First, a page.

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But when we look in the mirror we’re left with this sense that there’s an objective standard that we need to live up to, and we obsess about the individual features that don’t meet it, though we’re not entirely sure what it even is.

When I was homeschooled, I thought I was gorgeous. When I went to college, I began to realize that I wasn’t. And then, slowly, I began to try to reclaim my beauty. But I did it wrong. I started to like the features that were closest to the standard. My lips are full, I thought, even though they’re not wide enough. So I can mostly like them. My eyes are round, even though they’re not big enough. So I can like them a little. At least my legs are thin, though they’re not very long. I could only appreciate the features that ranked higher, closer on the scale to objective beauty. My nose was hopeless. It was a little like an invisible woman was always standing at my side. The most beautiful invisible woman in the world. And because of her, I had forgotten what I looked like except in comparison.

3. It’s impossible for beauty to stay superficial. We’re more complicated than that. We are too sensitive to other cues. We get to know people in too many other ways. We fall in love. In The Beauty Myth, Naomi Wolf describes a conversation between a couple. The man is saying, “You’re so beautiful.” And the woman is frustrated because she thinks he thinks that mostly because he loves her. And once he loves her, “you’re beautiful” just means “I love you,” and is therefore devalued. Because all of the value has been co-opted by the idea of objective, loveless beauty. The kind that can be universally recognized. The kind that makes the man fall in love in the first place, without knowing anything else about the woman. Reading this, I suddenly thought of myself, saying to Bear, “But how pretty did you think I was when you MET me?” As though that would clarify it once and for all. As though his love distorted and clouded his ability to effectively evaluate my beauty, and so his report of it was compromised. Instead of, you know, my lovableness being a meaningful part of my beauty. Instead of all his knowledge of who I am, as a person, contributing to my beauty, and giving it depth and expression that it could never have at first sight, or in a picture.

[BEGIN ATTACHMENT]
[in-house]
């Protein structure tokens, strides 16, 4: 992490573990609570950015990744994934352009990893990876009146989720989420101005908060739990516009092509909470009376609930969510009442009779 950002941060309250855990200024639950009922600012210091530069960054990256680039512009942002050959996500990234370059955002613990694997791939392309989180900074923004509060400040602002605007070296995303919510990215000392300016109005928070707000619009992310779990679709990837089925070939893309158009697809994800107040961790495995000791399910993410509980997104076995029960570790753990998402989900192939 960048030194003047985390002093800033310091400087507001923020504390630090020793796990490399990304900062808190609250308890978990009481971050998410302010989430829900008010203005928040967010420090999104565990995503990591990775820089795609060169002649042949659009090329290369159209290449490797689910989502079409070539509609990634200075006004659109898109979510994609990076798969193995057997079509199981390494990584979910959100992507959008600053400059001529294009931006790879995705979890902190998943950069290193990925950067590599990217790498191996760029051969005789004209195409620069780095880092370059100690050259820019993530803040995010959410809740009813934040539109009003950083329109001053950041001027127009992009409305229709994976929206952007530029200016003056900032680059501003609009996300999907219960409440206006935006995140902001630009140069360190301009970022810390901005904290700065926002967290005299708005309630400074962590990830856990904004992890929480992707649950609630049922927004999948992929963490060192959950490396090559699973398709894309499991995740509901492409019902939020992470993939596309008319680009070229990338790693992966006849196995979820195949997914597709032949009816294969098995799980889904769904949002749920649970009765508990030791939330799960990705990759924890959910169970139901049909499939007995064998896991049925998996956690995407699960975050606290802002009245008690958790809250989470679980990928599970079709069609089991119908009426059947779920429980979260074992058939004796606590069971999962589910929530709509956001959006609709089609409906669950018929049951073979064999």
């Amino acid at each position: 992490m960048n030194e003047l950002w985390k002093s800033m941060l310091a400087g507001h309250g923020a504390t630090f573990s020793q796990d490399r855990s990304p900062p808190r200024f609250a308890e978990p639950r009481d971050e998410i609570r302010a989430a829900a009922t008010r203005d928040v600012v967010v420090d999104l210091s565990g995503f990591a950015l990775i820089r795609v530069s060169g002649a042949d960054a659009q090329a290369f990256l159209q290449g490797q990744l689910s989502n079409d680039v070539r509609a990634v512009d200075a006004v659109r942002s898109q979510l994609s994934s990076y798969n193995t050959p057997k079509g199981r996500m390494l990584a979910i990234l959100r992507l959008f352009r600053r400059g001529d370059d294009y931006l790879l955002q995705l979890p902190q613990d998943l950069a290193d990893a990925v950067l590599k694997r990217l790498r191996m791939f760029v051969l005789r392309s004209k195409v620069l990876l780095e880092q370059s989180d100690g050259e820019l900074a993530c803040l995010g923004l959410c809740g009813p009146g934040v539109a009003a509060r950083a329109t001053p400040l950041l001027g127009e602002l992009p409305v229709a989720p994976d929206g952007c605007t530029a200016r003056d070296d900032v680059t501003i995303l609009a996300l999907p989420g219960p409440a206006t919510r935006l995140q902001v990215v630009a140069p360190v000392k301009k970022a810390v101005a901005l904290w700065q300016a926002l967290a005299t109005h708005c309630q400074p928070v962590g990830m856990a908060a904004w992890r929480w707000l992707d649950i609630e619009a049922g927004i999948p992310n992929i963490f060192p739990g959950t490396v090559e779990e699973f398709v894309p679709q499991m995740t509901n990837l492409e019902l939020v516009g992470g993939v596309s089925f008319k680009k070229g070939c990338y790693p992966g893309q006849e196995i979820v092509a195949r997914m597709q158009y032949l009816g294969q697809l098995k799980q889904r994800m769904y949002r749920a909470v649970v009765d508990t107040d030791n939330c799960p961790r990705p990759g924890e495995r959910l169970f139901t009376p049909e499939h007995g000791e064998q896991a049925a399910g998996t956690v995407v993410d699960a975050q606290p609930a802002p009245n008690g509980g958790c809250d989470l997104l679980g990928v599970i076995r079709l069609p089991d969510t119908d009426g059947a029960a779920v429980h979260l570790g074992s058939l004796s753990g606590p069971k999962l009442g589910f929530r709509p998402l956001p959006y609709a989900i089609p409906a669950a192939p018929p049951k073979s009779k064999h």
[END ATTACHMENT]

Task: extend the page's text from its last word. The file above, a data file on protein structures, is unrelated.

When Mr. Darcy sees Elizabeth Bennet for the first time in Pride and Prejudice (one of the funniest, most sarcastic, and most playful books ever written), he doesn’t think she’s very attractive. “She is tolerable,” he says. “But not handsome enough to tempt me.” Her sister, everyone agrees, is much, much better looking. But then Mr. Darcy sees a little more of Elizabeth’s personality. He hears her laugh a few more times. He encounters her after she’s been running through the mud in a very unladylike (but very daring and excitingly independent-minded) manner. And he begins to change his mind. By the end of the book, he thinks she’s the most beautiful woman in the world. Who cares if Darcy thought Elizabeth was hot when he met her? Well, I do, because that would make for a much less interesting story.

I think Bear thought I was hot when we met, but not nearly as hot as he thinks I am now. Because my appearance is only the beginning.

So when I look in the mirror and the stunningly gorgeous invisible woman pops up next to me, smirking and coyly flipping her shiny hair, I do my best to stare her down. I say to her, “Who told you you were the best thing out there? There are plenty of people who don’t agree, so you’re not even objective anymore. How’s your singing voice? How’s your sense of humor? And by the way, even after the nose job, my nose could take your nose in a nose fight any day.” And it’s true. My nose would totally win.

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Un-roast: Today I love my nose. Hell yeah.

P.S. Thank you to the president of my synagogue, for mentioning this blog in his address to the congregation on Yom Kippur. Seriously, you rock.

P.P.S. If you’re new here, sign up for email updates in the pink box on the main page. That doesn’t sound sexual and feminine or anything….

P.P.P.S. Hooray, homeschoolers! Penelope Trunk just sent me this profile from NY Mag’s The Look Book.

13 Comments »

Kate on September 20th 2010 in beauty, body, homeschooling, nose, relationships

13 Responses to “Why Objectivity Is Stupid”

  1. Ana responded on 20 Sep 2010 at 12:34 pm #

    Your website sent me an email for THIS?! Brilliant. This is just what I needed.

  2. lk responded on 20 Sep 2010 at 12:46 pm #

    Kate –

    I saw Shallow Hal for the first time over the weekend. It made me wish that all men would see women that way first – their inner beautify. I cried when he started to see the women for their physical beauty first… if only.